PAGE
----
Why you don't need "THE SPARK" on a first dateNov 09, 2023
You know how it goes… you walk into the bar to meet your date, and there he is sitting at a table, looking super-confident and at ease. He looks up and spots you, and his face lights up with a wide, gorgeous smile. There’s a glass of champagne already waiting at your place, you sit down and the conversation is fun and engaging from the start. It makes you want to lean in closer…
This is exactly what you’ve been yearning for.
The “spark” or the “chemistry” is great. It’s lovely. It’s an amazing feeling when you meet someone and you instantly feel like there’s a strong connection, you’re excited to be with this guy, your insides are fluttering away and you know already that you want to spend as much time with him as possible.
But of course it doesn’t always happen this way the first time you meet someone.
I’ve heard so many of the women I work with say something along the lines of
“We had a nice first date, but there was just no spark – so there’s no point in seeing him again”.
“But”, I tell them, “this could be a big mistake”.
That’s because actually, the “spark” is neither necessary nor sufficient to guarantee a happy long-term relationship, or even make it a likely outcome.
The guys who give us that feeling of chemistry – they’re often not the ones that are great in the long term. Men who are extravert and charismatic – they’ll often be setting off fireworks in our brain when we first meet them, but there’s a risk they may also be narcissists which is going to spell very bad news further down the line.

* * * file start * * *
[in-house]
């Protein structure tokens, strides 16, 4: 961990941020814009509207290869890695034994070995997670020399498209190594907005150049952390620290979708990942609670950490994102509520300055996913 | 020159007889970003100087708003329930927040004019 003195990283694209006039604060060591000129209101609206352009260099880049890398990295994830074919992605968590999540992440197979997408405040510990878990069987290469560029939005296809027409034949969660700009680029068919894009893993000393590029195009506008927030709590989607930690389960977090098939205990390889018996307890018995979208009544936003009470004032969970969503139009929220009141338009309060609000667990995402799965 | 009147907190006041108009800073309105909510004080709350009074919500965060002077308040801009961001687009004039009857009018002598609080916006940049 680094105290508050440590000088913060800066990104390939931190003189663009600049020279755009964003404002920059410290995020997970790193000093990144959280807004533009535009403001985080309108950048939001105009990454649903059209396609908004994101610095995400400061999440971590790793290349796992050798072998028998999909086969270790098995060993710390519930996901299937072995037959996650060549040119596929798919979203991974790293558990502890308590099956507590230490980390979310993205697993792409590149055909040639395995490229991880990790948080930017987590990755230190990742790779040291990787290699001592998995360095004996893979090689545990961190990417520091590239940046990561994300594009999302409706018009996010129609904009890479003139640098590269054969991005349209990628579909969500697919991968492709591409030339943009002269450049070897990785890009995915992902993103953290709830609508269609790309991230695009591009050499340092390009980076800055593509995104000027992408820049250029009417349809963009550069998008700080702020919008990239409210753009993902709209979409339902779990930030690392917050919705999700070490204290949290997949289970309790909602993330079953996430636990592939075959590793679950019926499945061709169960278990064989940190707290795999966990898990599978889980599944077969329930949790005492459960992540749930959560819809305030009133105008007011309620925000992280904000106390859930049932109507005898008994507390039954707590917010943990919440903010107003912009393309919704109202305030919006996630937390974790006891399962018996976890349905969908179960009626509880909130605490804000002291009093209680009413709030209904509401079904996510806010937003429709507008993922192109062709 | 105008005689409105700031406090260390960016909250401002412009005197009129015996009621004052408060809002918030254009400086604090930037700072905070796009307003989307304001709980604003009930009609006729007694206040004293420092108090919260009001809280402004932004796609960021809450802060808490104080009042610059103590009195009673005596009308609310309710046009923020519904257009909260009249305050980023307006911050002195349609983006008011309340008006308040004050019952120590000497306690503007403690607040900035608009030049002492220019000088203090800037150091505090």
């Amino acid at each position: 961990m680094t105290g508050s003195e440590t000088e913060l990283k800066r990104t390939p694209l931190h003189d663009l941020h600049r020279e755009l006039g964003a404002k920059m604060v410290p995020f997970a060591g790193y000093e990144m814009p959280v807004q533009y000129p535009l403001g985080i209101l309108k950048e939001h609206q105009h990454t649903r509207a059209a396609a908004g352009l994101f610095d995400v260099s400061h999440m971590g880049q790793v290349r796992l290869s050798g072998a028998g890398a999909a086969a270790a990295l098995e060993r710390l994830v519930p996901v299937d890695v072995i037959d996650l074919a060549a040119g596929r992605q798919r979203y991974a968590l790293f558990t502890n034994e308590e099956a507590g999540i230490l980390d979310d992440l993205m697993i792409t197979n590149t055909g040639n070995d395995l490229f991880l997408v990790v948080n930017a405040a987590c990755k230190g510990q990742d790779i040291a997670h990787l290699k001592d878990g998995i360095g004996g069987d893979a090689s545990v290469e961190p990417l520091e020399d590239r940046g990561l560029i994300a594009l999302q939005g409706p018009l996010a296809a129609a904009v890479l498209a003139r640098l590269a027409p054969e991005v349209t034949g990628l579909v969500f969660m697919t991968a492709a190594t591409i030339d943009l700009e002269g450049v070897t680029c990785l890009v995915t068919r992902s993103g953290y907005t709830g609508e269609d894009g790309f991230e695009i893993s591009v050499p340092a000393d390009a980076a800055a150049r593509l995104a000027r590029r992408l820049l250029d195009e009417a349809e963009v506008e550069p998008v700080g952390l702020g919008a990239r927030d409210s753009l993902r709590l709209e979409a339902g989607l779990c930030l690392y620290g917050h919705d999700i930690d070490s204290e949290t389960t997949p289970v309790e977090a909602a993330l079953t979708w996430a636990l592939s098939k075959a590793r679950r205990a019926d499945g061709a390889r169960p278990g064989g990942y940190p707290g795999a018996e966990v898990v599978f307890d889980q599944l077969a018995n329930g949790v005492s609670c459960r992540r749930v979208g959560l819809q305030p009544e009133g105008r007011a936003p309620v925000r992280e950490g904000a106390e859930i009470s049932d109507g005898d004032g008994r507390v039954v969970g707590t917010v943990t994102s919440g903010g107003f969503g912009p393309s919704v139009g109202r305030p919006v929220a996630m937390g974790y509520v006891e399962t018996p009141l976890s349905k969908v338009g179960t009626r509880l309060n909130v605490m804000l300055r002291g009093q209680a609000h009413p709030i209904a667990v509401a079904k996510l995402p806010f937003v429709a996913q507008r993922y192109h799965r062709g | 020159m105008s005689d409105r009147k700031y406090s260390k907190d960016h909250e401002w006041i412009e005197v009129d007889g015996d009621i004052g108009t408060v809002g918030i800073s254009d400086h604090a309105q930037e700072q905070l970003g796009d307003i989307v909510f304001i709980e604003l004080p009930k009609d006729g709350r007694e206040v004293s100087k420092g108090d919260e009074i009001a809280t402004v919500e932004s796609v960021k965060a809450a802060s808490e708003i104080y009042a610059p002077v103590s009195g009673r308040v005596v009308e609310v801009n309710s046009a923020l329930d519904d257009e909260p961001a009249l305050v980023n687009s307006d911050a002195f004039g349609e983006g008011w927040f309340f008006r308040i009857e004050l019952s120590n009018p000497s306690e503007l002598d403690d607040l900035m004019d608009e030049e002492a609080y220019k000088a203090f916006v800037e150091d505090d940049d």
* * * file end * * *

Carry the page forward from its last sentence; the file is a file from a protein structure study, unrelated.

Another thing to think about is that men who we’re attracted to physically in the first instance, those we get the hots for right away, may seem to us to have other good qualities they don’t actually possess. We have a habit of assuming good-looking people are kinder, more honest, funnier, more intelligent – just all-round better, but of course this isn’t true. So beware this “halo effect” or “beauty bias”.
The thing is, many of the things that we are initially attracted to in a partner, and the reason we get this “spark” effect, are traits that suggest good genes for our children, good genetic compatibility and short term gains. We’ve evolved from ancestors that probably didn’t have really long-term relationships. It was about having babies with the right person in the short term. Even as older women who aren’t going to have babies we’ll likely have retained some preference for these things.
Nowadays we tend to want longer term relationships, but the partner qualities we need to be happy have nothing to do with the “spark” at the beginning. Lasting happiness comes from being with someone who has values aligned with yours, someone who’s kind, considerate, and is “on your side”.
We can build a great connection with a guy with these long-term traits. Of course there needs to be some level of attraction or curiosity at the beginning, but if we can get to know a good guy, and especially if we can see him “in his element” where he’s confident, we can start to desire him and build up a much more powerful, lasting connection than often happens when we rely on the spark.
What do you think? Do you feel you really need the chemistry right at the start?
Or can you hold off a bit and go for a slow burn…?
Go for the latter and I think you’ll be pleased you did.
Mairi Macleod PhD